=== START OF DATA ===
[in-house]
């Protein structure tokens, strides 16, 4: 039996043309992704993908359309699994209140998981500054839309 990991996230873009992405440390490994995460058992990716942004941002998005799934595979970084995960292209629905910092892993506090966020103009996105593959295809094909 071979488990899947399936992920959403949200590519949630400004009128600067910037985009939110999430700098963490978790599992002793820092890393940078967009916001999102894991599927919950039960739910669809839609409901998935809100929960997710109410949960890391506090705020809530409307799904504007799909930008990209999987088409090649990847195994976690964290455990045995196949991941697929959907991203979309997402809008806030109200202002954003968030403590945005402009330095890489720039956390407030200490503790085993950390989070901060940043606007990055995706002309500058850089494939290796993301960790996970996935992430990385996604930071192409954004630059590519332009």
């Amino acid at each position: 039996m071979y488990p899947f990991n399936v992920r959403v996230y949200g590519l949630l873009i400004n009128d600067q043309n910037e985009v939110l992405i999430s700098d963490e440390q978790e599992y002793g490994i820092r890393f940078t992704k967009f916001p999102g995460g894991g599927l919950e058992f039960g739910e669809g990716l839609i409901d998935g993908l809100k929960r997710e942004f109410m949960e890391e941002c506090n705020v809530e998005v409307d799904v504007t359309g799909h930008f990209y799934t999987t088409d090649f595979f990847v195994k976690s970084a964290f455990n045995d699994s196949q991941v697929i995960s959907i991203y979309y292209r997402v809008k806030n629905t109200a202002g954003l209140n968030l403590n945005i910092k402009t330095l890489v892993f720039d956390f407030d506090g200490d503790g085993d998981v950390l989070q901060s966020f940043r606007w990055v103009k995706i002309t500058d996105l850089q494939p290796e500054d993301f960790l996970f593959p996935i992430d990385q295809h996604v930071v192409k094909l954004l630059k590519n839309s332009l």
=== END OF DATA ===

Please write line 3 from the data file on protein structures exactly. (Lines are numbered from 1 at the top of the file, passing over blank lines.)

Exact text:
């Amino acid at each position: 039996m071979y488990p899947f990991n399936v992920r959403v996230y949200g590519l949630l873009i400004n009128d600067q043309n910037e985009v939110l992405i999430s700098d963490e440390q978790e599992y002793g490994i820092r890393f940078t992704k967009f916001p999102g995460g894991g599927l919950e058992f039960g739910e669809g990716l839609i409901d998935g993908l809100k929960r997710e942004f109410m949960e890391e941002c506090n705020v809530e998005v409307d799904v504007t359309g799909h930008f990209y799934t999987t088409d090649f595979f990847v195994k976690s970084a964290f455990n045995d699994s196949q991941v697929i995960s959907i991203y979309y292209r997402v809008k806030n629905t109200a202002g954003l209140n968030l403590n945005i910092k402009t330095l890489v892993f720039d956390f407030d506090g200490d503790g085993d998981v950390l989070q901060s966020f940043r606007w990055v103009k995706i002309t500058d996105l850089q494939p290796e500054d993301f960790l996970f593959p996935i992430d990385q295809h996604v930071v192409k094909l954004l630059k590519n839309s332009l």